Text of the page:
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Missile Defense Controversy Remains After START Accord

US President Barack Obama discusses the START treaty, during a phone call with his Russian counterpart Dmitry Medvedev in the Oval Office , 26 Mar 2010
US President Barack Obama discusses the START treaty, during a phone call with his Russian counterpart Dmitry Medvedev in the Oval Office , 26 Mar 2010

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Friday's announcement of a new U.S.-Russia strategic arms reduction treaty was achieved partly because the negotiators agreed to separate the issue from the controversy over the U.S. missile defense program.  Russia has strongly opposed the program, but U.S. officials say missile defense has become an integral part of security for the United States and its allies, and they predict significant advances during the next two years.

After President Barack Obama announced the agreement at the White House Friday morning, U.S. Defense Secretary Robert Gates made this simple declaration. "Missile defense is not constrained by this treaty," he said.

That was good news for the large and growing segment of the U.S. defense establishment and defense industry devoted to missile defense.  At an annual conference for such people this week, Gates' deputy, William Lynn, made this almost triumphant statement to several hundred government workers and industry executives.

"The high-pitched partisan debate over whether to invest in missile defense is no longer with us," he said. "Ballistic missile defense is without question an important part of our current and future strategy.  We are committed to developing new missile technologies to their fullest."

Controversy is not over yet

Lynn was referring to decades of controversy over whether it was possible to develop a missile that could hit and destroy an incoming missile in flight, and to do so at a reasonable and sustainable cost.  The controversy is not completely over, but the Obama Administration's ballistic missile defense review, released in February, endorsed what had largely been a program supported by Republican Party presidents and members of Congress.

Now that the decision has been made to move forward with what the review called an "integral" part of U.S. defenses, the second ranking U.S. military officer, General James Cartwright, says the American military commands will spend some time figuring out how to use the various aspects of the system in their regions.

"What makes sense for the Gulf region, what makes sense for Europe, what makes sense for the Pacific, they're not going to be the same.  And how we figure that out and how we move in a direction that's both effective and affordable is the work that has to be done over the next two years," he said.

The $10-billion U.S. missile defense program involves a combination of systems designed to detect and intercept missiles coming from short, medium and long distances.  There are only minutes - sometimes seconds - to react, and the incoming weapons are traveling faster than the speed of sound.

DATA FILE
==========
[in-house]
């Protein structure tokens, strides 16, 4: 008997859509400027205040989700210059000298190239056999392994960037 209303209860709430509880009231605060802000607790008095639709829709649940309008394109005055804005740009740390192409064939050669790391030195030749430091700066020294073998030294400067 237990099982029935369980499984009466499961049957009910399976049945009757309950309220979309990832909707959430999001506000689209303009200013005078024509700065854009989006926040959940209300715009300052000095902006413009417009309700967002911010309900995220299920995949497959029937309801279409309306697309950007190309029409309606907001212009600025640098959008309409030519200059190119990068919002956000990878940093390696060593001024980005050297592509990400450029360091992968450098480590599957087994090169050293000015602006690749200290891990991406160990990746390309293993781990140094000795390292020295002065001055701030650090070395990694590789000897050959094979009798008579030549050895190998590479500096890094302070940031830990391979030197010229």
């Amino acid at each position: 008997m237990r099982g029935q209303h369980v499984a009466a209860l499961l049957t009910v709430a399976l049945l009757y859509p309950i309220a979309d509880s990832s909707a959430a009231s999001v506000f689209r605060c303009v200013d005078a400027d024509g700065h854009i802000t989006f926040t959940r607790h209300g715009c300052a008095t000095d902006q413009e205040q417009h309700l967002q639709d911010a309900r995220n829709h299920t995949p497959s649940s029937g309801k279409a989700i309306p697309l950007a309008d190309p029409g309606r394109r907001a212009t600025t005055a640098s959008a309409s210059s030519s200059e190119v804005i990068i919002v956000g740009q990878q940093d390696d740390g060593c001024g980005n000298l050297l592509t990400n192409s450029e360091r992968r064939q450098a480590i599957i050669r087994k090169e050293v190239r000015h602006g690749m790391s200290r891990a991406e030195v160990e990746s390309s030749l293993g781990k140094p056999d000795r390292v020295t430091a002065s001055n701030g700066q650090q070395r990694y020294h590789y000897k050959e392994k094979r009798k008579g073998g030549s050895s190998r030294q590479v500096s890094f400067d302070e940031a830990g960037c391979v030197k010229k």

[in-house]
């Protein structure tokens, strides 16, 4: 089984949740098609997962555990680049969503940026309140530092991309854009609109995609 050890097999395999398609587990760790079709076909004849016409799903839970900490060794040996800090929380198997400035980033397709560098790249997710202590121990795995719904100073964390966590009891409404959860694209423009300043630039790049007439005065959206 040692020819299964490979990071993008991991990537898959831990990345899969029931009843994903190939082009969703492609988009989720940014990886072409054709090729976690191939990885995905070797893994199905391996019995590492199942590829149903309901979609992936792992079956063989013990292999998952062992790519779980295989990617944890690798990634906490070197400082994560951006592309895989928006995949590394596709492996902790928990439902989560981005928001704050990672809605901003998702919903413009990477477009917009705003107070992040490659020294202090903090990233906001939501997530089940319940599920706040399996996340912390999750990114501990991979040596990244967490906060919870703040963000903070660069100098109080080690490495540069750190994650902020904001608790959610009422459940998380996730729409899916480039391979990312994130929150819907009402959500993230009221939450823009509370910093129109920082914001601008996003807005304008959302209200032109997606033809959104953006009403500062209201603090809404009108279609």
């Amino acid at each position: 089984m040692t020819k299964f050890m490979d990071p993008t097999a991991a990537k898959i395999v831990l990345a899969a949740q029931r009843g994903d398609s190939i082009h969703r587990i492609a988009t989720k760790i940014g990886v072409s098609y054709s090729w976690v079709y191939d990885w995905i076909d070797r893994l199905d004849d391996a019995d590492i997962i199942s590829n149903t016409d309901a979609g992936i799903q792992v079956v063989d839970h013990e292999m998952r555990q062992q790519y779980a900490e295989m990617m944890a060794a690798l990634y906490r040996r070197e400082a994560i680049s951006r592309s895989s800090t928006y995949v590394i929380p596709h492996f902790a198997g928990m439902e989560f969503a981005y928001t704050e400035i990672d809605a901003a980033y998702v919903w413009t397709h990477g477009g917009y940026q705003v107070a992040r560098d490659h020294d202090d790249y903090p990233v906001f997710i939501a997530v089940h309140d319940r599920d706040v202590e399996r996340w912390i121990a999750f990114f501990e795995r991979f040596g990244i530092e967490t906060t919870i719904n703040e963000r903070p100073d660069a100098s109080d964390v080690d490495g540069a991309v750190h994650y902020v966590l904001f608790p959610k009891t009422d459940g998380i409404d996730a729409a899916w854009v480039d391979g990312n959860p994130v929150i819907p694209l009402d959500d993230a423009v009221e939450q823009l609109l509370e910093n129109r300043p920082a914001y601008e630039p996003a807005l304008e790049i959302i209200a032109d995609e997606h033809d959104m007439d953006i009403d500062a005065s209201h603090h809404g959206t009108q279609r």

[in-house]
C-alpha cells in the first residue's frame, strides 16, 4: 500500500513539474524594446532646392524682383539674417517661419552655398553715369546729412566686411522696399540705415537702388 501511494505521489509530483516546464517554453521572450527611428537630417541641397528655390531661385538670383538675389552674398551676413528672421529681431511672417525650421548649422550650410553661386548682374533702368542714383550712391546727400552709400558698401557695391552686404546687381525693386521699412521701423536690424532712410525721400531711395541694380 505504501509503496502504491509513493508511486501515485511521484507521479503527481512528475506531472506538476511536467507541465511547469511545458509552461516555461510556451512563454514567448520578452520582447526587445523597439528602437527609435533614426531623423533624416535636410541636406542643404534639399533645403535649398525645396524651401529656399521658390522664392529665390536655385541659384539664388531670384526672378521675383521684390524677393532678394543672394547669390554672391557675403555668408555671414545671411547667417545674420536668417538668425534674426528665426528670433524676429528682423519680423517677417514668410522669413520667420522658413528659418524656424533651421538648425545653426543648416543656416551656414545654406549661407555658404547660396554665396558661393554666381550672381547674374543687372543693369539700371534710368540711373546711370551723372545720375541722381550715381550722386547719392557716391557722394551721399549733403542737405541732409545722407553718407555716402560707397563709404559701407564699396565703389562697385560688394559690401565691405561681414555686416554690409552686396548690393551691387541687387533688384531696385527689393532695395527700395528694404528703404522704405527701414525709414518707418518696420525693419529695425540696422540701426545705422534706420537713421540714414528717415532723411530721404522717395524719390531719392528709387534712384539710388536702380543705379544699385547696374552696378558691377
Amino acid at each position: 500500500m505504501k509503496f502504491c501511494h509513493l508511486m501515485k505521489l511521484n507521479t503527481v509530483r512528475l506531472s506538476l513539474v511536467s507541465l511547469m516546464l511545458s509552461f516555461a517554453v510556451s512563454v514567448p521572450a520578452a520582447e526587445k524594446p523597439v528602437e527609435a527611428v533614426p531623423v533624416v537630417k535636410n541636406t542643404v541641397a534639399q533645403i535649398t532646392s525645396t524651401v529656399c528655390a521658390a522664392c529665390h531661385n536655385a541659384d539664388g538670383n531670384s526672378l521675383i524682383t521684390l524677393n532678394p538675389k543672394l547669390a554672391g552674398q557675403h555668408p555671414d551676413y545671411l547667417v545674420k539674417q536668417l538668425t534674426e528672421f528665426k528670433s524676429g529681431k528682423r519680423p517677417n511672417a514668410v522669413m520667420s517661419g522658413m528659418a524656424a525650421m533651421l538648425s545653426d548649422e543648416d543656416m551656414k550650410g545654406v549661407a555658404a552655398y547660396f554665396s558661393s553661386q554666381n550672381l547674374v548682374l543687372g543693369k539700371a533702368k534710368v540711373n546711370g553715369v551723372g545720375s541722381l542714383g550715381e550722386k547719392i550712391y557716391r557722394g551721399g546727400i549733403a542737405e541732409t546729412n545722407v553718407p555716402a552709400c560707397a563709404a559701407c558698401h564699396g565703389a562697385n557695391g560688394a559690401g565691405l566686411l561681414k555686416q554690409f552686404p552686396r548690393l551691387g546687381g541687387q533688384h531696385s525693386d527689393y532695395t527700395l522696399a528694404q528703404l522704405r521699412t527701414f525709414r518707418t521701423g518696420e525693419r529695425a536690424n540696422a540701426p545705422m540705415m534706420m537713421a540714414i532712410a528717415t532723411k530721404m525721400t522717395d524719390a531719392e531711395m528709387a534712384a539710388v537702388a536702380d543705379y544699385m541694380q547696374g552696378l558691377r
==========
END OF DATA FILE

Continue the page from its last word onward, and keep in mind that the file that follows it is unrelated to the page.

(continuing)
Russian deterrent

As a result, the United States needs radar installations and anti-missile launch sites in key regions, particularly in Central Europe to counter the growing missile threat from Iran.  And Russia, the U.S. partner on strategic arms reduction and in the effort to convince Iran not to develop nuclear weapons, has not been at all happy about that.

Russia says the European missile defense system changes the balance of power and threatens its nuclear arsenal.  But Andrew Kuchins, director of the Russia and Eurasia program at the Center for Strategic and International Studies, says that's not the real reason for Russian opposition.

"They understand that these systems don't have the capability to compromise the Russian strategic deterrent.  What they want to do, I think, is try to block the development of missile defense capabilities in general so as to make it more costly for the United States to deploy conventional forces into the [European] theater," he said.

"Conventional superiority"

But Deputy Defense Secretary William Lynn says the ability to project conventional power without the threat of missile attacks is crucial to the U.S. global security strategy, and its treaty obligations.  

"This risk could push our forces further from the battle space, compromising our ability to bring our conventional superiority to bear.  The credibility of our security guarantees to allies and to partners especially in the Middle East and East Asia depends on our ability to project power despite these threats," he said.

Secretary of State Hillary Clinton indicated Friday she wants to talk more with the Russians about missile defense.  "We continue to look for ways to engage with Russia on missile defense in a way that is mutually beneficial and protective of countries' security against these new threats we face in the world," she said.

Russia has offered some cooperation on missile defense in the past, but has resisted the kind of system U.S. officials have proposed.  Still, the Obama Administration is determined to move forward with plans to put missile defense installations in Poland and Romania.

Deputy Undersecretary of Defense for Policy, James Miller, says there will be major developments during the next few years.  "I think we're on a very good path to making a sea-change in our missile defense posture within the coming three-to-five years," he said.

Miller says U.S. missile defense capability is not as good as it should be in some areas, particularly the Middle East, but he expects that to change significantly, and soon.

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